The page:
Saw Bernard again. He said he is going to London to read for the Bar (Is this right? I donâ€™t know the technical terms in law. My dictionary definition of lawyer is â€˜a long climbing thorny plant.)
Bernard also told us that John is coming back on Monday.Hurrah! (late Fr Herbert OP editor of Blackfriars and author of many theological books but at this timer a student of chemistry.)
Frank Coombs (an architecture student) and I are usually very melancholy when together. I wonder whether we react on each other or is it some external influence? I like Frank and feel sorry for him for some obscure reason.
We walked back with Joan Lancaster (a Domestic Science student and a great sport.)
Back at Sedgley MMP Mother Mary Placida the Principal, announced we have an extension only to 5.20. I wonder what is up?
We played some records instead of dancing. We played Joan Grahamâ€™s Jean Sablon and my Air on a G string, Ave Verum, Adoramus and sides I and 2 of Mozarts 40th Symphony when we had to stop. (The recreation break at Sedgley college was only half an hour after supper, followed by prayers in the cold drafty Hall and then to our rooms for the night.)
April 26th Thursday
Latin set book paper returned 64%. Congratulations Sybil!!
Max Beloff made a rather good crack. Every time when he has taken his register he finds a fresh batch of people so he said if there are any further extensions of this class we will have to take over the Gaumont Cinema. He gave a very interesting lecture.
Dr. Redford returned out Economics papers. Mine was marked B which he said equalled 60%. He made some nice remarks about it being sensibly written and clear so I feel rather elated. Redford is awfully nice. He gave everyone a second and said our papers were better than the average first year papers of recent years.
Dinner in the Union snack bar. I saw Daâ€™ad Haffar who is nice enough to be Saâ€™ads sister.
Mrs. Marks returned French Prose in the afternoon. I got nearly 50% (28/50). Afterwards I drank tea and ate ice cream in Caf.
Then Choral. We did some hymns for the broadcast, a service on May 13th. Proctor-Gregg said we sang â€œFalmouthâ€ extremely well at the anniversary concert on 19 March and â€œDraw on sweet nightâ€ and â€œHaste thee nymphâ€ quite well. Bernice came for the first time and enjoyed it as much as we forecast. Coming back to Sedgley Park we had coffee at â€œAlfâ€™sâ€ milk bar.
After dinner we went to the Sedgley International Society meeting because it was 19th and 20th century poetry with a special talk on T.S.Eliot by Maureen Ward. We enjoyed it a lot. Mother Cecily and I monopolized the discussion. Afterwards Mother Cecily thanked the visitors i.e the university students who had been stimulating in contributing so much to the discussion. Afterwards she asked me if I did English or History. On hearing History asked if I did Medieval? I indignantly refuted the suggestion. (It was expected that Catholic girls would be more interested in Medieval.)
I said I was more interested in Ancient and in economic history which seemed incredible to her judging by her expression however she was nice to me and invited me to come again as doing history I would find much to interest me.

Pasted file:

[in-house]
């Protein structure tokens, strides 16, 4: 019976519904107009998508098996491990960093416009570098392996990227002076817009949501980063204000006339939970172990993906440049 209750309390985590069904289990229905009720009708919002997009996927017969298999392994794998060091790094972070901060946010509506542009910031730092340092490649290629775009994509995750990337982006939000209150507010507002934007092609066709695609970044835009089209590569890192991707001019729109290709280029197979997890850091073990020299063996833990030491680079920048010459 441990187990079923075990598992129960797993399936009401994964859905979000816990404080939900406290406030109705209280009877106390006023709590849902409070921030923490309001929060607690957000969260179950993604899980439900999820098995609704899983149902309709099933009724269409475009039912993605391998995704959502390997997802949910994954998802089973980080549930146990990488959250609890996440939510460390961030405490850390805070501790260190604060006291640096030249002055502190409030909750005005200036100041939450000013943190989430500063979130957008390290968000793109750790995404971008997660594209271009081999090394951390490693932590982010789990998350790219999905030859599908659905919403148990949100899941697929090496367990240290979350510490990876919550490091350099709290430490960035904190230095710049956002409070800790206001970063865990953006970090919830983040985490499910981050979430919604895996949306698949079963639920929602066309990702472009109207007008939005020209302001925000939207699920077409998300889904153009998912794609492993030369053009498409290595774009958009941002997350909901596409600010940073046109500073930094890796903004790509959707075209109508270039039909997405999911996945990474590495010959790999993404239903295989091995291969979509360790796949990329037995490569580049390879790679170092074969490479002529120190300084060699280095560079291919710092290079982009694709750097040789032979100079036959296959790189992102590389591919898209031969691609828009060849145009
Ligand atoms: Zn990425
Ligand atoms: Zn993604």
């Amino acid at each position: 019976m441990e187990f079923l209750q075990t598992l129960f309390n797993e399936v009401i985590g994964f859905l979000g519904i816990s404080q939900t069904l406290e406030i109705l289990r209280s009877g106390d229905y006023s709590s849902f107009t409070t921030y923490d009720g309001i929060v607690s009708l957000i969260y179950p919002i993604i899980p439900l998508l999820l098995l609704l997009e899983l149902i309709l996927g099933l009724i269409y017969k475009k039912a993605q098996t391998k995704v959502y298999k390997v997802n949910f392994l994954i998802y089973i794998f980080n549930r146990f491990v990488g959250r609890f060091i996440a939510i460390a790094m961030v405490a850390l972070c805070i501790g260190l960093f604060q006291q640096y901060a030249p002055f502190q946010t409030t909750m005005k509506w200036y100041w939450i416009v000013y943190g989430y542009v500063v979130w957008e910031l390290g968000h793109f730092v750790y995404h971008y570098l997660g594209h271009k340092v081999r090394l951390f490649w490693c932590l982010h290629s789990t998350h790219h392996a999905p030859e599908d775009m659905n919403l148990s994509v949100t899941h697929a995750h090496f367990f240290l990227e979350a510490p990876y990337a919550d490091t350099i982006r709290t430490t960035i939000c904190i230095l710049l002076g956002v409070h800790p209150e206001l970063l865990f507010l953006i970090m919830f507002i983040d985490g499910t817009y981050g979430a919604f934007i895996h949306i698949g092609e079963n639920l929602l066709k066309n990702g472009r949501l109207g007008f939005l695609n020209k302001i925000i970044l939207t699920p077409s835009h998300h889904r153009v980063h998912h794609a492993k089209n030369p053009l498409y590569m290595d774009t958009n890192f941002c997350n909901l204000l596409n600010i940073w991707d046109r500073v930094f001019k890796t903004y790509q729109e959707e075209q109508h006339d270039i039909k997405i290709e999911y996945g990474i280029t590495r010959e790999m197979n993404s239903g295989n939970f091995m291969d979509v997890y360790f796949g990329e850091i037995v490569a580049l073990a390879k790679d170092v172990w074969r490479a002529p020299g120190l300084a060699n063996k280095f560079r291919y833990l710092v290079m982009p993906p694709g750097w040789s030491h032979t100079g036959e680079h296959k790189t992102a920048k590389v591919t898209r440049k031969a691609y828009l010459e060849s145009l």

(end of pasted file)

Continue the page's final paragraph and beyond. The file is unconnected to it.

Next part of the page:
Bernice and I discussed poetry in bed. Dr. Knights from the University is apparently coming to Sedgley to lecture on T.S. Eliot. He sounds super I will go whatever happens D.V.
Mass and H.C. breakfast egg!
I went to Dr. Niklaus lecture to get my unseen I had 32/40 —80%. He told me it was good as he gave it to me and I was pleased especially as I was the only one he commented on whose paper he had marked.
The lecture was the most uproarious fun. Nicky was in one of his brilliant moods. He told us some people had translated â€œLa Mairie et la Femmeâ€ as the husband and wife.
Others had made the whole affair into a funeral. It was actually a wedding..by the end of the lecture we were weak with laughing.
At 11.30 we got our latin comp. back. I had 48% for prose and 37% for unseens. Rather a pity after a good set book paper.
Dinner with Justin, his brother Vincent, Margaret Bernice and Betty.
The afternoon was miserable. I tried to get books for my essay on trade routes and for modern french art, but achieved very little.
Had tea then went to hear Sir Richard Acland address the Socialist Society -one of the founders of the Commonwealth party and of the Campaign for Nuclear Disarmament. He made a few noteworthy remarks – property has no rights but its owners have. Then applied his statement in the sense that only small owners who work for their property have rights.
He was very elated as the Commonwealth party has just won the bye-election in Cheltenham, a Tory stronghold. He prophesied that the June election would return 400 Labour and hopelessly defeat the Tories. Also that when the British say they live in a socialist, not a capitalist country they will get it. God preserve us from it.
Sat. April 28th
Read history for my essay in the history room. It started snowing in the laburnam tree. Very cold. Mother Placida lit the Gas fire D.G. I found a copy of â€œ1066 and all thatâ€œ in the library and determined to read it as Prof. Namier always quotes the title and also as I very much enjoyed Garden Rubbish. I went home, got some money then went to the Catholic youth Conference and Diocesan youth Parliament. Father Fitzsimmons gave a good talk.